Like all literature, Black American Literature arises from the unique set of cultural, political, and social circumstances in which it is written and is understood from the unique set of cultural circumstances from which it is read. Since these circumstances have changed so radically since the last time I taught this course in 2015, I decided that I needed to rehaul my entire pedagogy for the course. As a result this course will differ significantly from all other iterations of the course I’ve taught.
While we always discuss poetry in the course, I’ve decided that each class period this term will begin with reading a poem written by a Black American author aloud together as a class. One of the most difficult things to get students to understand when teaching this course is often how deeply rooted Black American Literature is in the oral tradition. Poetry is the genre of writing that often most clearly displays these roots, especially when read aloud. I’m hoping that sharing these daily poems will help students make this connection in a more meaningful way.
Deep and surface structure of culture is also something that is always important to this course, but this term we will be focusing much more heavily on deep structures of Black American culture. We will be devoting 30-45 minutes of each class period examining and discussing a wide variety of multimedia texts that provide students with access to vital knowledge necessary in order to really grasp these deep structures and the way they manifest themselves in the body of literature we will read this term. Students will also complete an assignment that focuses specifically on these deep structures and how they enhance their understanding of the literary texts we’ve read together this term.
The primary literary texts we will engage in the course are: Incidents in the Life of a Slave Girl by Harriet Jacobs, Their Eyes Were Watching God by Zora Neale Hurston, The Green Book by Victor H. Green Co.Excerpts from For My People by Daryl Cumber Dance Monster by Walter Dean Myers, The Twelve Tribes of Hattie by Ayana Mathis, Brown Girl Dreaming by Jacqueline Woodson, and Between the World and Me by Ta-Nehisi Coates.
I’m looking forward to seeing if the increased focus on poetry and deep structures will enhance the overall course and help students more clearly understand the connections between the deep structures of a culture and the literature that arises from that culture.
I’m not even sure I have the words to write about this class. It was such an incredible experience for all of us and, while my students always teach me so much during the course of a class, in this class I learned more from my students than I have even realized yet.
The re-structuring of this version of the course to put a clear, consistent emphasis on deep structures was quite effective. Students actively engaged in this part of the class each day and many of them shared materials that were woven into these discussions, further blurring the line between teacher/student in quite productive ways. As a result of spending so much time on deep structures, the level at which students were able to critically read and engage the texts we read together was quite impressive and gave all of us, including me, new ways to think about these texts individually and as part of a larger whole of Black American Literature. The deep structures section also allowed me to make space for more voices from within the culture/community to “teach” the course instead of relying so heavily on my outside voice.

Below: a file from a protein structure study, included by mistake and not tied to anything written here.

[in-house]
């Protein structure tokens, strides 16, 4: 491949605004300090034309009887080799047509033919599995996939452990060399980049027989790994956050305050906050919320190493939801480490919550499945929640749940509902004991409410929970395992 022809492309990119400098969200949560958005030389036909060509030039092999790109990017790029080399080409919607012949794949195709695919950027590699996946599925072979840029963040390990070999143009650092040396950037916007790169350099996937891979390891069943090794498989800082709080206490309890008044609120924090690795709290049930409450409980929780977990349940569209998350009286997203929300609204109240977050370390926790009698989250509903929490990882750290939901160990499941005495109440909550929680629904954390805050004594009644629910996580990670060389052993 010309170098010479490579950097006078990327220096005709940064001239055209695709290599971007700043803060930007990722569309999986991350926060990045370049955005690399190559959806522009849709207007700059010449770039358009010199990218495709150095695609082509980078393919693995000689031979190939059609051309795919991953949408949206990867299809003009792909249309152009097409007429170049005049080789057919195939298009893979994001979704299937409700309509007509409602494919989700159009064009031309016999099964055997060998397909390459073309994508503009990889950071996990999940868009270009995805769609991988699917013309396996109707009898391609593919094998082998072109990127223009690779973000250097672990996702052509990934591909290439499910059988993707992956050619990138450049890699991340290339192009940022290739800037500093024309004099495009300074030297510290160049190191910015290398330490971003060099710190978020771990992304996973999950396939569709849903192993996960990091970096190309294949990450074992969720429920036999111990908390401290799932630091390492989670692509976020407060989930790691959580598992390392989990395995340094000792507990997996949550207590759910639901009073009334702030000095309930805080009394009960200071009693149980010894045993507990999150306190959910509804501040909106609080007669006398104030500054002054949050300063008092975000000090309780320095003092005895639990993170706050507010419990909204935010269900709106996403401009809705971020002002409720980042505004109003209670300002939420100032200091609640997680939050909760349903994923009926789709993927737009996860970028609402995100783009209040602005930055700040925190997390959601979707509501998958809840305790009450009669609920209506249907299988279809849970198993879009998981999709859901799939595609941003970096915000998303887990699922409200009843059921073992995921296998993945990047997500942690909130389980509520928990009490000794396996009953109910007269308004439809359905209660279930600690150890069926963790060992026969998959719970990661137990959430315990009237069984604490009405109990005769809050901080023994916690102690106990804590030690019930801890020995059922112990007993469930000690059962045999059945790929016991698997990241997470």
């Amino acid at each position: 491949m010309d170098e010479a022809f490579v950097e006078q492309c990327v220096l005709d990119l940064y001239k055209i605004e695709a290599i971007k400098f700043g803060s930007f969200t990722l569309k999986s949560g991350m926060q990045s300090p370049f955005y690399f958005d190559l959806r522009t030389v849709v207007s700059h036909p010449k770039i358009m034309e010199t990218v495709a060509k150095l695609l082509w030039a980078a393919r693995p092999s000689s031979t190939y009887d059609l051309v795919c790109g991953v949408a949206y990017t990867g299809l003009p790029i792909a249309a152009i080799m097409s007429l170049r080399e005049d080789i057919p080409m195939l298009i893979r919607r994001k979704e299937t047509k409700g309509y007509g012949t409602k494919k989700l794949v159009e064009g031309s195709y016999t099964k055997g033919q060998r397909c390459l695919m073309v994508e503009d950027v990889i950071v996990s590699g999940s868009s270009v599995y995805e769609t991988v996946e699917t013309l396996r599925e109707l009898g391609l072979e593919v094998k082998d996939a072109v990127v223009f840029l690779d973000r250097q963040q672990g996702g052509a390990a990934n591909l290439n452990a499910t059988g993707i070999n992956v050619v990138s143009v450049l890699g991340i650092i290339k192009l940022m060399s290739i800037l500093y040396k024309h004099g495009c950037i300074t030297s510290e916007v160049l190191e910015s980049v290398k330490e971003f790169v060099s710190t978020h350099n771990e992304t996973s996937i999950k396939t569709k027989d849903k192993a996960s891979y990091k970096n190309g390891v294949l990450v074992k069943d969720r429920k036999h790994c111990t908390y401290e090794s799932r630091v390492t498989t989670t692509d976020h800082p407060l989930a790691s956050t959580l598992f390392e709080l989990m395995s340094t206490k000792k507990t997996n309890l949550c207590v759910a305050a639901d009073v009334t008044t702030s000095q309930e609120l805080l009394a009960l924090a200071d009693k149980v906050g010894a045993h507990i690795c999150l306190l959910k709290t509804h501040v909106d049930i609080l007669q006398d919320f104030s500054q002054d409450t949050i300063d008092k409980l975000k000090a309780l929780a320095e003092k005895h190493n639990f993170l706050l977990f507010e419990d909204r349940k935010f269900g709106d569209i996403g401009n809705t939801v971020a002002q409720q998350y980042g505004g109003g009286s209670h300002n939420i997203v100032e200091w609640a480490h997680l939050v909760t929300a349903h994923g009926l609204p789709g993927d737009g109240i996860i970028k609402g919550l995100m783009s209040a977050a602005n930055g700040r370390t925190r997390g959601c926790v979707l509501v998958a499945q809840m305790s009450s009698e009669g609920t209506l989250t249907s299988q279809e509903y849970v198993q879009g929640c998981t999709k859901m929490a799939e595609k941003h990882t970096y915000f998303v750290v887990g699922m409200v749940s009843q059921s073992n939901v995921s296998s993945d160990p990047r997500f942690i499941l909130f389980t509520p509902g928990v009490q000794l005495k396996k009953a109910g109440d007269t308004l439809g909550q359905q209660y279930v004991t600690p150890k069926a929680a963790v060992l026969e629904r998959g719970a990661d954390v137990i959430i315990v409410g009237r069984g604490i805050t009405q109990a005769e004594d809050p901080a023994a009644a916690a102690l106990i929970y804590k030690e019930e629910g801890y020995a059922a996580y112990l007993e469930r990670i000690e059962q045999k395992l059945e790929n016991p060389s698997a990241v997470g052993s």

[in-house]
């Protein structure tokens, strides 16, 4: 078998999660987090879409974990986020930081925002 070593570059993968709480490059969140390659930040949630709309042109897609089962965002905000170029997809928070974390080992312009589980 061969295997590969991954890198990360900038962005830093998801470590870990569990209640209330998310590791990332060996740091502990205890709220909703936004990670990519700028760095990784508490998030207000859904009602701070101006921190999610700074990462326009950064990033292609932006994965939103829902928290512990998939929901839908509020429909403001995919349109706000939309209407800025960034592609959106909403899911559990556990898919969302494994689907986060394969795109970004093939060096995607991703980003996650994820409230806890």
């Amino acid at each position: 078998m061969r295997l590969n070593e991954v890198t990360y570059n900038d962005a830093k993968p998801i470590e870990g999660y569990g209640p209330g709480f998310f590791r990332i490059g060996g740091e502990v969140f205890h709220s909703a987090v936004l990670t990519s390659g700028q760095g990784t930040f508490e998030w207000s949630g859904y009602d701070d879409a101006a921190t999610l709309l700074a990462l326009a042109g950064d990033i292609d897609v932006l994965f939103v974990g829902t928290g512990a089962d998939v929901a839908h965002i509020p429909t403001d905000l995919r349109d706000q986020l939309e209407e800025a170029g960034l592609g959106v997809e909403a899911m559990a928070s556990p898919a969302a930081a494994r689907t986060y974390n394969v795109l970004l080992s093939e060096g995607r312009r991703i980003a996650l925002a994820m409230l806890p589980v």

The addition of a daily poem, read aloud, also had a strong impact on the course in several ways. First, it allowed students to experience poetry the way it’s meant to be experienced–aloud–which also allowed students to connect more deeply with the oral tradition that’s vital to Black American culture/literature. Second, it provided even more deep structure for students, delivered in a literary manner. Third, it allowed students to contribute more texts to the course, as about forty percent of the poems we engaged with were chosen by students. Last it helped students understand more clearly songs, music, and song lyrics as literature, which, in turn, allowed them to make connections across hundreds of years of Black American Literature from spirituals and works songs to hip hop and rap with ease and depth.
My one concern with the new iteration of the course is that we may not have had enough class time to really discuss the shared texts we were reading. I’m not really quite sure the best way to strike a better balance here, but I’m hopeful that when I get feedback from student evaluations for the course they will provide me with suggestions for how I might create a more effective balance.